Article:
“Norm Nicholson,” Eldred said.
Eldred said Norman abused several boys in their cabin: himself, Peter and two others.
He said the four of them talked about it at camp, and he remembers this vividly, standing on the tennis courts as they broke silence. Peter has no memory of this. He has been looking for this answer for more than 60 years. Time can distort memories. Trauma can, too.
“We all talked about it, the four of us. We all knew and that was a really good thing for us at the time, to be able to talk about it,” Eldred said. “It wasn’t right away that we all admitted to each other, confided in each other. I’m sure it’d been going on for a little while, privately, but at one point we all realized we were in the same boat. And so that was a good thing for us, to be able to talk about it among ourselves.”
Eldred remembers liking Norman. Admiring him.
“I guess they call that grooming,” he said.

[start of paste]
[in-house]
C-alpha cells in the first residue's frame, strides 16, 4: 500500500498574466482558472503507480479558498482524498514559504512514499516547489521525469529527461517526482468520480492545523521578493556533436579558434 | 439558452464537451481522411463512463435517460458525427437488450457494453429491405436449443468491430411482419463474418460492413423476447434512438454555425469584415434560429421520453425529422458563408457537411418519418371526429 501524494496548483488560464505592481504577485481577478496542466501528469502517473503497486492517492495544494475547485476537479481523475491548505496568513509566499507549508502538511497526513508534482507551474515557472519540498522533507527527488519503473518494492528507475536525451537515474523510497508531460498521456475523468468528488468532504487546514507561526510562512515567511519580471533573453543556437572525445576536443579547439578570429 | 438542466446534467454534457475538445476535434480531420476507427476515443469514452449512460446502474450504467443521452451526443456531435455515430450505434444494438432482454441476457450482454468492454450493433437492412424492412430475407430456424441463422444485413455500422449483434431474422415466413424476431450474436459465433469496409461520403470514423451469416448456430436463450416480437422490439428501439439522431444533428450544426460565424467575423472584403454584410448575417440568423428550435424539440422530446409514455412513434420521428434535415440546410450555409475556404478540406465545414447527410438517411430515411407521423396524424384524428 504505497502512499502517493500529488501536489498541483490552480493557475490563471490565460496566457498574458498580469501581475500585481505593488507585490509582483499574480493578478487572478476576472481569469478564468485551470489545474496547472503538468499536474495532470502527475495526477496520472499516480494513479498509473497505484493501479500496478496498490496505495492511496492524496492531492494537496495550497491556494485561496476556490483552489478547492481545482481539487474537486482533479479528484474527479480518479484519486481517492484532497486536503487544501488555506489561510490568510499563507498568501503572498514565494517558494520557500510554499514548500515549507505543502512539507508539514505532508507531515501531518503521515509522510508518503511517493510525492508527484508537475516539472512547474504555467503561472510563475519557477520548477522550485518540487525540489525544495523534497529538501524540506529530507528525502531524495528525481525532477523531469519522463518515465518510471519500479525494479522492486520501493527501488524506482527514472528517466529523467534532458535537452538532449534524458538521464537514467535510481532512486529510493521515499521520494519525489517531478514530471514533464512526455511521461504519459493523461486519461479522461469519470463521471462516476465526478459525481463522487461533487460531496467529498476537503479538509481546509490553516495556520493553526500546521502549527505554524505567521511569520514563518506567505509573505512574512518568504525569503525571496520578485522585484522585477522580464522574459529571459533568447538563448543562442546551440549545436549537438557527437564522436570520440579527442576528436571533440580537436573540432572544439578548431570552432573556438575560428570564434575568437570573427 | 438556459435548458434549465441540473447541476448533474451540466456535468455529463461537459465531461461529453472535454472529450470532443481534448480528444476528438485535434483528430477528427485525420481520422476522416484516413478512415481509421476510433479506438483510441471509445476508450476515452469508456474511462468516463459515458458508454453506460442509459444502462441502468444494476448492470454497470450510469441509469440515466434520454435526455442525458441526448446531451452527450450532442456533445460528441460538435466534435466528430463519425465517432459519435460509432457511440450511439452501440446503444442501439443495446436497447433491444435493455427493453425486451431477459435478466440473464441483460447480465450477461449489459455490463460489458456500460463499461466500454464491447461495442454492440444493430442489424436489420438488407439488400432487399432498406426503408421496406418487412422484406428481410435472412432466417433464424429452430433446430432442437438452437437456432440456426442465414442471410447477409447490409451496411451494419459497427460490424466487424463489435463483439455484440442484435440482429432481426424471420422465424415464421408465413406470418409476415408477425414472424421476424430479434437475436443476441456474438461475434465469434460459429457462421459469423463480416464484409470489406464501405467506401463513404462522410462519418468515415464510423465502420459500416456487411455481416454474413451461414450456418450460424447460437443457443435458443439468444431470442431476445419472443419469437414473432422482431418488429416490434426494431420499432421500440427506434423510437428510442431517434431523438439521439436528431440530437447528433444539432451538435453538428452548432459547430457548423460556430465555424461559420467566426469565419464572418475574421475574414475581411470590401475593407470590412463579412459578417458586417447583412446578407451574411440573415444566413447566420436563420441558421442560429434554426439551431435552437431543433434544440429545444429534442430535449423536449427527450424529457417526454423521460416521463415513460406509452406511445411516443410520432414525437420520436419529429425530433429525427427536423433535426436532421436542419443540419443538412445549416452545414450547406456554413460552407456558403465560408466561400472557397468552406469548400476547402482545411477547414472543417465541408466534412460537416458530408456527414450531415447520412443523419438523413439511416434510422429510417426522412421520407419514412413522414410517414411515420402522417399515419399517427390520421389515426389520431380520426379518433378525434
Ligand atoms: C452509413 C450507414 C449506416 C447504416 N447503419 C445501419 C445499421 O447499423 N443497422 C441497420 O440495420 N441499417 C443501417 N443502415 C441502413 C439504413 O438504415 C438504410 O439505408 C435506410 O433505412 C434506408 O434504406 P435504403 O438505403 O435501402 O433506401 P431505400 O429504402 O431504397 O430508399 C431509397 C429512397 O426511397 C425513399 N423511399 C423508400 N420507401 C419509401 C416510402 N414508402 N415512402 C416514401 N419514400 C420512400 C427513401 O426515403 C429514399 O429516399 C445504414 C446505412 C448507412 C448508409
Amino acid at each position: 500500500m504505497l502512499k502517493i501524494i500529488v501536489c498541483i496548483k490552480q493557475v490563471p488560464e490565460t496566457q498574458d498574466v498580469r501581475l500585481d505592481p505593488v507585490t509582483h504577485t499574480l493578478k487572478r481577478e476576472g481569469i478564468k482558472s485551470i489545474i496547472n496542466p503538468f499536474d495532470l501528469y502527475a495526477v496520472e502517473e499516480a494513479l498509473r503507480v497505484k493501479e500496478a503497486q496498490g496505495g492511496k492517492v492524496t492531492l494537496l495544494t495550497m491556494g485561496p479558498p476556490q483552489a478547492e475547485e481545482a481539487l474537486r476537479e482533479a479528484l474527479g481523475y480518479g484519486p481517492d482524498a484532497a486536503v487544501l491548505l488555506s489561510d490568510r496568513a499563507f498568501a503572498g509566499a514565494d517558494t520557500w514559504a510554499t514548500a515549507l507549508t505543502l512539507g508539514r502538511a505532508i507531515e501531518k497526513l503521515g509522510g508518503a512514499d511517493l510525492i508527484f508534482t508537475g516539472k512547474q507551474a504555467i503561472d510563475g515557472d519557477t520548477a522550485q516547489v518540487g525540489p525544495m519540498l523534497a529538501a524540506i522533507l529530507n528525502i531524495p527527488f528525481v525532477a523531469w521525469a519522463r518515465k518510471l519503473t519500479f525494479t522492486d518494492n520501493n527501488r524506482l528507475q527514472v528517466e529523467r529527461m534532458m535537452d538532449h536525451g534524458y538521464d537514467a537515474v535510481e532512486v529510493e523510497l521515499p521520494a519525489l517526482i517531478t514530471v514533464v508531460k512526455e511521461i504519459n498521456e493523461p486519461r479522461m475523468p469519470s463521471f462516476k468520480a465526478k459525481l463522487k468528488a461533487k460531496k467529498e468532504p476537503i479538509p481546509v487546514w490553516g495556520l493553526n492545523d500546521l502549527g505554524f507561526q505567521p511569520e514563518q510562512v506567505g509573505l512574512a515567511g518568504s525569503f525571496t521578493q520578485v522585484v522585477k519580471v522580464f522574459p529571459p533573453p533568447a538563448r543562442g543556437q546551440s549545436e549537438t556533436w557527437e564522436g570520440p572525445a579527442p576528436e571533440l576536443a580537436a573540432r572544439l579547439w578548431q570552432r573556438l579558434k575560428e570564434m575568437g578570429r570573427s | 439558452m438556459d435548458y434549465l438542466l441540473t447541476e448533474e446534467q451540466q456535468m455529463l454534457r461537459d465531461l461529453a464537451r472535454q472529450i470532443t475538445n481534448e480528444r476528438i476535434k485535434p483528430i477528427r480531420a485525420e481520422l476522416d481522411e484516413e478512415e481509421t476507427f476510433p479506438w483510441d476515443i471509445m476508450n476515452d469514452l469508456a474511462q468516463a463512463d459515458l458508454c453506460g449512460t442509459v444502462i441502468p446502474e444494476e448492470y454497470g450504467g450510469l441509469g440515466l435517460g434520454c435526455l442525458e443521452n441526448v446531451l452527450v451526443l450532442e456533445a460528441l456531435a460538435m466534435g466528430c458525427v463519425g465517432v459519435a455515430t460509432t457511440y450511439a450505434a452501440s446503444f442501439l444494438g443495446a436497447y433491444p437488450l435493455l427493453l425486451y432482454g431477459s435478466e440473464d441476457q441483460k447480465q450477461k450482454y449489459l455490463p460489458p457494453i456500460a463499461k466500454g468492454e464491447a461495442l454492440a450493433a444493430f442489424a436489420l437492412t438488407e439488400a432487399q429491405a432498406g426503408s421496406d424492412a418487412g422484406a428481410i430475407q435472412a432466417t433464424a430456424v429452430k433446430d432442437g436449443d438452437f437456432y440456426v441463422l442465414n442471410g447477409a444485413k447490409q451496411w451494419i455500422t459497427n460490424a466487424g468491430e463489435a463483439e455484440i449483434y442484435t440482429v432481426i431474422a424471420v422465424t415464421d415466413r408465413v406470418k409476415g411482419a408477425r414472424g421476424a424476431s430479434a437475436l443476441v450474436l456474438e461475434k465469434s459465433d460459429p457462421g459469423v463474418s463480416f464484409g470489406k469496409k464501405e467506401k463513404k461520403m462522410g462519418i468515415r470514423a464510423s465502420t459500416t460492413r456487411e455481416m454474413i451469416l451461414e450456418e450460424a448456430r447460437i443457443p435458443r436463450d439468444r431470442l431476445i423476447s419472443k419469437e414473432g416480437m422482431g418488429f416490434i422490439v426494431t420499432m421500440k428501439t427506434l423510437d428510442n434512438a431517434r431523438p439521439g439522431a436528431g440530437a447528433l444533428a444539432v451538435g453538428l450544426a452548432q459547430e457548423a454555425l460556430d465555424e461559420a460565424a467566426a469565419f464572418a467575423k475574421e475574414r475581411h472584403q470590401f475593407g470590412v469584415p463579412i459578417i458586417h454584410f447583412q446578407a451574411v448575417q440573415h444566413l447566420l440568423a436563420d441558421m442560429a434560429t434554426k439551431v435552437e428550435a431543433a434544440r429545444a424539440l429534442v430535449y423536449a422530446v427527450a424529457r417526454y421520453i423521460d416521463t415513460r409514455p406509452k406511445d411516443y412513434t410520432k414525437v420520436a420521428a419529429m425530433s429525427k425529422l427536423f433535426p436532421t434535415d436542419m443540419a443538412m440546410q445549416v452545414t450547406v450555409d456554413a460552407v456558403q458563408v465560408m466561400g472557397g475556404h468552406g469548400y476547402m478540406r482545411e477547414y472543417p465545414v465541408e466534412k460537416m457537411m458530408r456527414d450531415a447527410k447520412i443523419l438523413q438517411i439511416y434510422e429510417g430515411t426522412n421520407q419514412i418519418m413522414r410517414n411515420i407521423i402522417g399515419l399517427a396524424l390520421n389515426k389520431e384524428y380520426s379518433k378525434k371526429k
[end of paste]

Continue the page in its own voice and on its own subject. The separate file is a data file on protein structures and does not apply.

Eldred said he and Norman never spoke of the abuse or of keeping secrets. He said there was likely an understanding between them, which Eldred gathered the courage to breach. Afterward, Eldred said there was relief, but something else, too: compassion for Norman, which sexual violence experts say can happen when survivors feel a sense of connection and care toward the person who is abusing them. Survivors of child sexual abuse are also often groomed to feel the abuse is their fault and responsibility, and because of this can struggle with the possibility of the person committing the abuse getting in trouble.